I have just returned home from watching a very good movie, The King’s Speech. Like many a good movie, the hero’s journey requires that he overcome what is for him a tremendous obstacle. Imagine a king with a speech impediment. Or a president. Imagine a man so isolated that he doesn’t know the meaning of the word friend. Imagine.
Four thousand plus people on Facebook have united behind an effort for peaceful protests to begin in Cuba starting tomorrow. The call has gone out for Cubans to stand together in public and show Fidel and Raul Castro and their minions that they have had enough. That they want their country back.
The call to protest couldn’t come at a better time. People are already in the streets for the annual book fair which is expected to draw six million people to the street. How is it possible that Fidel and Raul are allowing so many people out in public during this dangerous time?
Once upon a time, during the Bay of Pigs invasion, every available man and many women were incarcerated for days before the exiles landed. There was fear that the people would unite and help those who came to their shores to topple the government. But not now. After more than fifty years of domestication in that cage of an island, the will of the people has been stripped from them. The cellular memory of the Cuban who resisted, the Cuban who fought, the Cuban who took pride in every corner of his island, has been erased. The few who still dare to disagree do so at their own peril, knowing that they have no protection from a friend. For in my country there is no such thing as trust- thus no such thing as friend.
Fidel and Raul are not the least bit worried. There is not much access to Facebook on the island except for those who are already a part of the government and even they have fairly limited access. Bloggers like Yoani Sanchez are the exception. The majority of the population will never know that they were called to protest, and those who know….just can’t. It’s about the overcoming of obstacles. It’s about some obstacles that are just too big to overcome. And it’s about a king’s speech.
It’s about a “king” who came to power in disguise. A “king” whose speeches droned on and on for years numbing the people’s will. A “king” who promised elections fifty one years ago and then made sure that the people would be too afraid to hope for democracy. A “king” whose words toppled a country and its dignity. A “king” who rules an island where its citizens cannot shop in the same stores, stay at the same hotels, or eat the same meals as any foreigner. A “king” whose hatred was the black hole that consumed his country. A “king” who taught his subjects how to read so they could only read what he wanted them to, and who now tortures his people with a book fair where one book costs more than the average Cuban salary for a month. Fidel worry? Raul worry?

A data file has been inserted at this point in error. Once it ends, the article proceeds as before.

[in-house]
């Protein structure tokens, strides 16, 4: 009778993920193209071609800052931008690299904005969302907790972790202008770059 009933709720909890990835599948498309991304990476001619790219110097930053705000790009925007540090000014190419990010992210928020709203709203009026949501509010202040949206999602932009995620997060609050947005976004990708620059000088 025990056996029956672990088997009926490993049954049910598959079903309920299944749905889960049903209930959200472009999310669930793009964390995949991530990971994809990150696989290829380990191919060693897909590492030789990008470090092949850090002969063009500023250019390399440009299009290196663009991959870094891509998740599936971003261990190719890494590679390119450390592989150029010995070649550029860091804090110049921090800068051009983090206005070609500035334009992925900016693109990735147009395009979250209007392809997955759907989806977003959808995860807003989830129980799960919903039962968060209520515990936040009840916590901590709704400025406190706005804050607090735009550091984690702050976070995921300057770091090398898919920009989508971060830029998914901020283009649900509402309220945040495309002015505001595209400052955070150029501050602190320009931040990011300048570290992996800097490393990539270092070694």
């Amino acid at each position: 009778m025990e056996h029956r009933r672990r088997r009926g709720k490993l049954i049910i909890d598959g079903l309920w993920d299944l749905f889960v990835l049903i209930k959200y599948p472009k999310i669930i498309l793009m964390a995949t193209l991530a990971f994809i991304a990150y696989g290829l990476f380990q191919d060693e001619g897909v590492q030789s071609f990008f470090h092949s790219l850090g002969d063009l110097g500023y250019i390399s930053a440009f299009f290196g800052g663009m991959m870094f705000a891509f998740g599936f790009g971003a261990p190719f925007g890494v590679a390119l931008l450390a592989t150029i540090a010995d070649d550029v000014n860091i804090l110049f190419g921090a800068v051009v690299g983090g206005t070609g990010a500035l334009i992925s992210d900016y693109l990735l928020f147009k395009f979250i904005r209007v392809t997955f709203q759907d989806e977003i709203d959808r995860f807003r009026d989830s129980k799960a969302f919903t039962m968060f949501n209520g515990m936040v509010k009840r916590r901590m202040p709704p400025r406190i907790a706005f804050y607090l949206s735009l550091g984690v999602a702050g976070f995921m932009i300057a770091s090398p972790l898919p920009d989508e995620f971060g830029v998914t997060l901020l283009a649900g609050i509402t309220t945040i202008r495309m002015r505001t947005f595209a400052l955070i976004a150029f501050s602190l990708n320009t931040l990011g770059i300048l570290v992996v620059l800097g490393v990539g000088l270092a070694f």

The Cuban people’s speech impediment is more severe than a stutter. It is a complete forgetting of their ability to speak, their ability to demand, their ability, yes, even to think. A “king” and his speeches made it so.
If there was a way to make the protest real…if there was a way to overcome…if there was a king of quiet dignity and compassion who would take the reigns but for a moment and hand them to the people….if there was a king’s speech that had the power to make the bad men disappear….
Last night as I was taking a walk with my friend Luz, from Colombia, she commented that maybe now Cubans will take to the streets, like the people of Egypt. I tried to explain to her how different the situation is in Cuba. I don’t know if I succeeded. You do it very well. Any chance that you can send this to major newspapers?
Elena, thank you so much for the suggestion. I was thinking about my aunt Celia, my mother even- who would have taken to the streets in a heartbeat. Thinking about the feelings our Cuban National anthem used to evoke-still does. “Que la patria os contempla orgullosa”…hasta la patria tiene Alzheimers.
Un abrazo querida amiga.